Although all of the new computer aided and operated features in Jaguars, Land Rovers, and Audis have ushered in numerous functions, they also have drawbacks. One such disadvantage is susceptibility to hacking. Yes, your vehicle can be hacked!
But not like in the movies…yet.
Last year the Defense Department, granted computer specialists Charlie Miller and Chris Valasek the opportunity to investigate various security vulnerabilities in vehicle computer systems. They found moderate success, but they needed to connect physically with the vehicle to access its controls. Most car owners would be able to recognize a computer device linked into dashboard, so this threat isn’t high.
Others have found ways to steal vehicles by cloning remote key codes, recording signals sent by keyless devices, and jamming wireless signals. These techniques show that remote threats are possible and will most likely increase—especially for high-end vehicles. Some car manufacturers do not seem intimidated by this and have embraced wireless web connections. For instance, Audi’s next gen vehicles will be continuously connected to AT&T’s wireless network.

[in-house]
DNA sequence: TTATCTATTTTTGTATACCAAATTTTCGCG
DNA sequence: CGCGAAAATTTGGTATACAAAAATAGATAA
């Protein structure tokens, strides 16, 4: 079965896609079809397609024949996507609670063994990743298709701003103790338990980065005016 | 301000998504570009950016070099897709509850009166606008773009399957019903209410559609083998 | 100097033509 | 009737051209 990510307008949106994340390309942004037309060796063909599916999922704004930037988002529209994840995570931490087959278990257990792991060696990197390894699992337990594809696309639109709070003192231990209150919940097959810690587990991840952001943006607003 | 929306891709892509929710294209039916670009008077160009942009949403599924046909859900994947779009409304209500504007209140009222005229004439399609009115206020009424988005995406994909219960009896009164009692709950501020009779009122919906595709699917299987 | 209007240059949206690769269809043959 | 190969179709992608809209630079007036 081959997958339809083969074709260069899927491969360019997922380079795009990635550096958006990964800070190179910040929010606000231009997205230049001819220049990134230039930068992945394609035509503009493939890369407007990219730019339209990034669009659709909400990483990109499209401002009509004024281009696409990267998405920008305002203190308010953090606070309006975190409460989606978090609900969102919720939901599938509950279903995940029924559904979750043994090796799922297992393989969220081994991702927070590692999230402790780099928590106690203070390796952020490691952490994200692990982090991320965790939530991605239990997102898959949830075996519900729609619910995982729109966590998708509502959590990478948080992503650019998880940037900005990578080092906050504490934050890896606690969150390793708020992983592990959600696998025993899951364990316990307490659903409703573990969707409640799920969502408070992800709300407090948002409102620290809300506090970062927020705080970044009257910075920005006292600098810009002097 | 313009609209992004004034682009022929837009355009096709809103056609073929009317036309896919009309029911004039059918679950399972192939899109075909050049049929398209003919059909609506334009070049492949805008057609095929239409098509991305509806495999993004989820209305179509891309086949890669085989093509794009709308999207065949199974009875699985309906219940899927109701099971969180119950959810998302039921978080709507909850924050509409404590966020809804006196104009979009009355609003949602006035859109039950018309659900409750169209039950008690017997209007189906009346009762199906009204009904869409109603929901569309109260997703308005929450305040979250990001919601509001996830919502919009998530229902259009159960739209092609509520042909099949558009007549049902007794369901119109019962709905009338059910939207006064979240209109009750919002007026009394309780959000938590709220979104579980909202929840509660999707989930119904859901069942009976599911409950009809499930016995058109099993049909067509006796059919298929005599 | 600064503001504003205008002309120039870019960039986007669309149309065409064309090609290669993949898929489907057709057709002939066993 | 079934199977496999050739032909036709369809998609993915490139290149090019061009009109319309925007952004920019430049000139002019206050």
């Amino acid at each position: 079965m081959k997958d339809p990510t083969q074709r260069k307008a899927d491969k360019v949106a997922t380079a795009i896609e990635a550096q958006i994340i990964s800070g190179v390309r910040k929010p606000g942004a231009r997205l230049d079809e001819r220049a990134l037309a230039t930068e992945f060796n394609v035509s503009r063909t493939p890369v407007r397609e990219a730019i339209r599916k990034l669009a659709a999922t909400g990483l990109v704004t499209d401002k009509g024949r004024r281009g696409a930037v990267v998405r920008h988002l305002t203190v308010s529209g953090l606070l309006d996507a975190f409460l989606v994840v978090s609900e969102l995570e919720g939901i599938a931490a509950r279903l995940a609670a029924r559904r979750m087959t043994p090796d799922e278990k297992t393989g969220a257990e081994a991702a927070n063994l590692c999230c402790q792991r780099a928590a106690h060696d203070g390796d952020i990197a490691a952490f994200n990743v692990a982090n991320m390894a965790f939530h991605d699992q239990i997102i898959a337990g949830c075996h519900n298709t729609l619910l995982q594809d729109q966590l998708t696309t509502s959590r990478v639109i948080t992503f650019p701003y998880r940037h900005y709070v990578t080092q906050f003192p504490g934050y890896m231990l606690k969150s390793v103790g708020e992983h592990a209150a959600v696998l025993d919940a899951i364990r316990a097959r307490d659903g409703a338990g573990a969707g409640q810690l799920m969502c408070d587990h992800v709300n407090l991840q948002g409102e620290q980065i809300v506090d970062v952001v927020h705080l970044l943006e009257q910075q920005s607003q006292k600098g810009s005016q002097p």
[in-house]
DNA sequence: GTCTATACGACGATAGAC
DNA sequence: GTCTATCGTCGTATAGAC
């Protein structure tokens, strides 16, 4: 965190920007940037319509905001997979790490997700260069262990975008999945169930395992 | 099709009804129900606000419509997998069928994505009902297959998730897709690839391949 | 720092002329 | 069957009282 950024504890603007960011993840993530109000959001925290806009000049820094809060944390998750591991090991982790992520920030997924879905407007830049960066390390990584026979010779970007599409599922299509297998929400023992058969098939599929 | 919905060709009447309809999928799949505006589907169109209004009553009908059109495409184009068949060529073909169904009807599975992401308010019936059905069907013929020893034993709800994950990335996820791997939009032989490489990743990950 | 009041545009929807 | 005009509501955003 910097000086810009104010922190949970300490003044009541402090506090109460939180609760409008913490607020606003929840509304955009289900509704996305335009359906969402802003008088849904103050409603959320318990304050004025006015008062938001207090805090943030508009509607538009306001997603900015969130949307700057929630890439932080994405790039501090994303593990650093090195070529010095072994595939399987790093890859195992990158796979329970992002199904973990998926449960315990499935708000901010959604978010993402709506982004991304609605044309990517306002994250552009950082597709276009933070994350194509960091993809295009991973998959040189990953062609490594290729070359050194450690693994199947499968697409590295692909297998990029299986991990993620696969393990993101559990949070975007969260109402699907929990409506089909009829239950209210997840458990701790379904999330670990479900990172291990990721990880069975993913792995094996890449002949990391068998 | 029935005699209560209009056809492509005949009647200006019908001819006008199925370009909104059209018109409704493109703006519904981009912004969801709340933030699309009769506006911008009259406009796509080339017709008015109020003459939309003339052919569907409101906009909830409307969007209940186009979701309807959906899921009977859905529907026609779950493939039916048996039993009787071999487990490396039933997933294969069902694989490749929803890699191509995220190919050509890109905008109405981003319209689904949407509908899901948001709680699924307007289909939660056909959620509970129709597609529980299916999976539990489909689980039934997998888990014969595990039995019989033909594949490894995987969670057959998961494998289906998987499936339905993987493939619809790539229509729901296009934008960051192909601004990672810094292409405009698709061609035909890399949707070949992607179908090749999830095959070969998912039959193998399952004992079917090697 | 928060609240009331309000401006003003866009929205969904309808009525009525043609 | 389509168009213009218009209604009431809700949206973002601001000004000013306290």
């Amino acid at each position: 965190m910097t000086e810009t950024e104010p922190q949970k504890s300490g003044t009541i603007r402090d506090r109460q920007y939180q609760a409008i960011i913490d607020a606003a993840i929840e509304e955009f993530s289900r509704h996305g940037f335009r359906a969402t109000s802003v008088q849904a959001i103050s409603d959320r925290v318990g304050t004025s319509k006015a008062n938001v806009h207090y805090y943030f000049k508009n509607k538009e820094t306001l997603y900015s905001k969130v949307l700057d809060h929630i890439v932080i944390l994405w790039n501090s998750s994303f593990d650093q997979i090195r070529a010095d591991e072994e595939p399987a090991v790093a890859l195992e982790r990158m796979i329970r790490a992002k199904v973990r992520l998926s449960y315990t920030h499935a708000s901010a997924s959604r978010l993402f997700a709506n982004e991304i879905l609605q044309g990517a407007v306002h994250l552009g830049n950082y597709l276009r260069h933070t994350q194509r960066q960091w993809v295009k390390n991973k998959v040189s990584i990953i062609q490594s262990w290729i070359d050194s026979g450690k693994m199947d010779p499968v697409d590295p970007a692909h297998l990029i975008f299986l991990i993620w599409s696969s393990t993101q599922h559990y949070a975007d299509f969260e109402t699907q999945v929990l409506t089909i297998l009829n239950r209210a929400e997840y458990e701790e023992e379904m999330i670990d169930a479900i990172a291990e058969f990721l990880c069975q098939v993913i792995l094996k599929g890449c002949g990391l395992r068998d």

Car manufacturers and part designers are working together to guard against new age cyber-attacks. Several have designed layers of firewalls and other security protocols on Bluetooth and wireless tech. Even the National Highway Traffic Safety Administration has allocated $2 million toward researching and improving vehicle computer system security.
Currently, car hacking is not a high threat because hackers cannot monetize it yet. Yet, the day may arise when car hacking becomes more lucrative. We may see this occur sooner than later, especially as vehicle to vehicle communication emerges.
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